No evidence of increasing Haemophilus influenzae non-b infection in Australian Aboriginal children


No evidence of increasing Haemophilus influenzae non-b infection in Australian Aboriginal children

Robert I. Menzies1,2*, Peter Markey3, Rowena Boyd3,4, Ann P. Koehler5 and Peter B. McIntyre1,2

1The National Centre for Immunisation Research and Surveillance of Vaccine Preventable Diseases (NCIRS), Sydney, New South Wales, Australia; 2Discipline of Paediatrics and Child Health, The Children’s Hospital at Westmead, and the University of Sydney, Sydney; 3Centre for Disease Control, Northern Territory Department of Health, Darwin, NT, Australia; 4Applied Epidemiology training program, Australian National University, Canberra, Australia; 5Communicable Disease Control Branch, South Australian Department of Health and Ageing, Adelaide, SA, Australia


Background. High, or increasing, rates of invasive Haemophilus influenzae (Hi) type a disease have been reported from North American native children from circumpolar regions, raising the question of serotype replacement being driven by vaccination against Hi type b (Hib). Indigenous Australians from remote areas had high rates of invasive Hib disease in the past, comparable to those in North American Indigenous populations.

Objective. Evaluate incidence rates of invasive Hi (overall and by serotype) in Indigenous Australian children over time.

Design. Descriptive study of Hi incidence rates by serotype, in the Northern Territory (NT) and South Australia (SA) from 2001 to 2011. Comparison of NT data with a study that was conducted in the NT in 1985–1988, before Hib vaccine was introduced.

Results. The average annual rate of invasive Hi type a (Hia) disease in Indigenous children aged<5 years was 11/100,000 population. Although the incidence of Hi infection in Indigenous children in 2001–2003 was lower than during 2004–2011, this may be due to changes in surveillance. No other trend over time in individual serotypes or total invasive Hi disease, in Indigenous or non-Indigenous people, was identified. Compared to 1985–1988, rates in 2001–2011 were lower in all serotype groupings, by 98% for Hib, 75% for Hia, 79% for other serotypes and 67% for non-typeable Hi.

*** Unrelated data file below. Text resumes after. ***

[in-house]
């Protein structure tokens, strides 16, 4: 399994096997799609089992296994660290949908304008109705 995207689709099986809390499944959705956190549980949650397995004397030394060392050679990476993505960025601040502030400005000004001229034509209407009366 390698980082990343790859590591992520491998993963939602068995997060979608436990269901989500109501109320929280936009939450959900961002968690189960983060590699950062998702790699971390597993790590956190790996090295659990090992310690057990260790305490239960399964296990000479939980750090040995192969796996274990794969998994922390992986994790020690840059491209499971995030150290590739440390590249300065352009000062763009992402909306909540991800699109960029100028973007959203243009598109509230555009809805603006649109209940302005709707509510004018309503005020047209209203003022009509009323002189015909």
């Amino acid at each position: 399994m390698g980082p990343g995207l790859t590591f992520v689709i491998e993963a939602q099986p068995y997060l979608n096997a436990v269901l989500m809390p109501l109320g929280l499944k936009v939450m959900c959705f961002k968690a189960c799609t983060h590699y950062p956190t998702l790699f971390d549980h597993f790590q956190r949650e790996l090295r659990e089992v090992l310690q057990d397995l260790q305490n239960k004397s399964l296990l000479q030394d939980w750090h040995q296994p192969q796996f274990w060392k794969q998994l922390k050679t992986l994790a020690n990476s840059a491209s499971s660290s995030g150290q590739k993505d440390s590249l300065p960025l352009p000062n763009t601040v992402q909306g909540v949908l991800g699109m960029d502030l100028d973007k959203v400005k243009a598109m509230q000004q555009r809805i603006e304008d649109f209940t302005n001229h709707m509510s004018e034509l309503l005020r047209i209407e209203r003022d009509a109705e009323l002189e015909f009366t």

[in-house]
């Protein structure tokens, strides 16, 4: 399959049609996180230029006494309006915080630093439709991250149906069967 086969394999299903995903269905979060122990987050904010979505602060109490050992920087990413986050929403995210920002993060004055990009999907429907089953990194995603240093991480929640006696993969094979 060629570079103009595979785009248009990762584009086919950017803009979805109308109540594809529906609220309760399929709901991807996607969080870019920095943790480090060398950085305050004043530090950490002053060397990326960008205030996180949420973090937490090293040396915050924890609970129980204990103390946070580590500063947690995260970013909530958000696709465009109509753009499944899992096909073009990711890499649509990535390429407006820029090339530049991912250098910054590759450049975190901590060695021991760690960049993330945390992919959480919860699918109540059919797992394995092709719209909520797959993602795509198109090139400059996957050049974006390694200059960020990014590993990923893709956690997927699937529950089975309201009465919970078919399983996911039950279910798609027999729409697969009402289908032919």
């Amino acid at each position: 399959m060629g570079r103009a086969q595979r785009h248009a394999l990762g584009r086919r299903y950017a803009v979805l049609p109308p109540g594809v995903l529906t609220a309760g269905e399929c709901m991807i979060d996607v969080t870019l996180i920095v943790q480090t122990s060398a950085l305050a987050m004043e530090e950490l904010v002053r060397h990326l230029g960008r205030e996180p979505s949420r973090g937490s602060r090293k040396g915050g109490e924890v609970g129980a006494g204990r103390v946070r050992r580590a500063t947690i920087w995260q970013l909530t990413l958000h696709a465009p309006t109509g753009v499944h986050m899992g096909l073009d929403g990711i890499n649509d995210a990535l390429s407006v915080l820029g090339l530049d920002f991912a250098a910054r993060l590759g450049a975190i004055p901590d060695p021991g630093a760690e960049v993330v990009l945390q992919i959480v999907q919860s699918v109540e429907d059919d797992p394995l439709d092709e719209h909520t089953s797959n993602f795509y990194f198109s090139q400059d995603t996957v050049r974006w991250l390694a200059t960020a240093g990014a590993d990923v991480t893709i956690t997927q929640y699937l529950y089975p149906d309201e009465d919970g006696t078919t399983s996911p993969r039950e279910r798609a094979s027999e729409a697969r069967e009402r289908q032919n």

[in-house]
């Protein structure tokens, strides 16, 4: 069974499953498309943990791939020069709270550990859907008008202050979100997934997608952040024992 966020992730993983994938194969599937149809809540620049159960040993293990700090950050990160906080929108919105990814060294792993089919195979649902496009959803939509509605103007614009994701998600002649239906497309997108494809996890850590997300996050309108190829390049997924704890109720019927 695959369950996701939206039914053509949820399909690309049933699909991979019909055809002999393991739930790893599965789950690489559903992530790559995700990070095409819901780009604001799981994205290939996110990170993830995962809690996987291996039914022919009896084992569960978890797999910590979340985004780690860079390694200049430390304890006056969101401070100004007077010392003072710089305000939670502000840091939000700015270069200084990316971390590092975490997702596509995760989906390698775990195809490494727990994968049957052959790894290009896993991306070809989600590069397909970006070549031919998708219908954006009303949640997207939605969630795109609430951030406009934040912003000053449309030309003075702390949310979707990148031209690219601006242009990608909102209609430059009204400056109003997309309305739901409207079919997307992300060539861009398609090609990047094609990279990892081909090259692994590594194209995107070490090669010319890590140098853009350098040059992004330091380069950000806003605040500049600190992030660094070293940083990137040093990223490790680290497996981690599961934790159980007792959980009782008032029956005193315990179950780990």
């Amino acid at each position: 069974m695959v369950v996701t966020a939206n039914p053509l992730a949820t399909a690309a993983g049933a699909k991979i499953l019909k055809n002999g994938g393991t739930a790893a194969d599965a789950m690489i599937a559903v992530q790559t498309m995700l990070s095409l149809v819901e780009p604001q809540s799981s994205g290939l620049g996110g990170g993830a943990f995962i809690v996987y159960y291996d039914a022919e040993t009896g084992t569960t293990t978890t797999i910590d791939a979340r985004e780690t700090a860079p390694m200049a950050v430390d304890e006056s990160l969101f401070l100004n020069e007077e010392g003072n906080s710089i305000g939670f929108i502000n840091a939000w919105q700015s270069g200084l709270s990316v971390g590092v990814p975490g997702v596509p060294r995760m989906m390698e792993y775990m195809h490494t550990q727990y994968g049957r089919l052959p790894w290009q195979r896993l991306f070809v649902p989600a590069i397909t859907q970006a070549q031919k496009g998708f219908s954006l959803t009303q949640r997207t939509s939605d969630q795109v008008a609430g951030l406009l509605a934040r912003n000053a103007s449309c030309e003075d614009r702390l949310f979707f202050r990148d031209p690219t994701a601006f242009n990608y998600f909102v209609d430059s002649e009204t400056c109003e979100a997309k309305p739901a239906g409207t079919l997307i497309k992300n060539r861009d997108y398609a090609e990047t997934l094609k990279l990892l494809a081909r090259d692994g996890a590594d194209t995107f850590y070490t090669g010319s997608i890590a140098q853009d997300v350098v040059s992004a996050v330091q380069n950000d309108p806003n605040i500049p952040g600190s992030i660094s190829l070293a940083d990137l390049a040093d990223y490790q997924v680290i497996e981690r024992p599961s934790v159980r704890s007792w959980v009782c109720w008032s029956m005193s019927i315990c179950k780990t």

Conclusions. There is no evidence of increases in invasive disease due to Hia, other specific non-b types, or non-typeable Hi in Australian Indigenous children. These data suggest that the increase in Hia some time after the introduction of Hib vaccine, as seen in the North American Arctic Region, is not common to all populations with high pre-vaccine rates of invasive Hib disease. However, small case numbers and the lack of molecular subtyping and PCR confirmation of pre-vaccine results complicate comparisons with North American epidemiology.

Keywords: Haemophilus influenza; oceanic ancestry group; epidemiology

Int J Circumpolar Health 2013. © 2013 Robert I. Menzies et al. This is an Open Access article distributed under the terms of the Creative Commons Attribution-Noncommercial 3.0 Unported License (, permitting all non-commercial use, distribution, and reproduction in any medium, provided the original work is properly cited.

Citation: Int J Circumpolar Health 2013, 72: 20992 -


Although the climate of Central and Northern Australia is very different to that in the circumpolar region, the Indigenous people of these 2 regions share many similarities. These include the social determinants that lead to ill-health, such as poor environmental living conditions, poverty and remoteness (1,2). Consequently, remote Indigenous Australian and North American peoples have been afflicted with very high rates of respiratory disease, including invasive bacterial diseases, pneumonia and otitis media. In the case of invasive Haemophilus influenzae (Hi) and pneumococcal disease, this has included broader serotype distributions, making disease control by vaccination more challenging although still successful overall (3).

South Australia (SA) has a population of 1.6 million including 31,000 Aboriginal and Torres Strait Islander (henceforth referred to as “Indigenous”) people, and covers an area of 380,000 square miles. The population is concentrated in the capital city Adelaide (1.2 million). The population of the Northern Territory (NT) is much smaller at 235,000, including 70,000 Indigenous people. The capital Darwin has 128,000 residents. The NT covers an area of 521,000 square miles. The majority of the landmass covered by these 2 jurisdictions is classified by the Australian Bureau of Statistics as “very remote” (Fig. 1). The climate is subtropical in the north, arid with wide temperature fluctuations in the centre, and Mediterranean on the coastal fringe in the south. It includes most of central Australia, from where the highest rates of Hi type b (Hib) and pneumococcal disease in the world were recorded in Aboriginal children (4,5).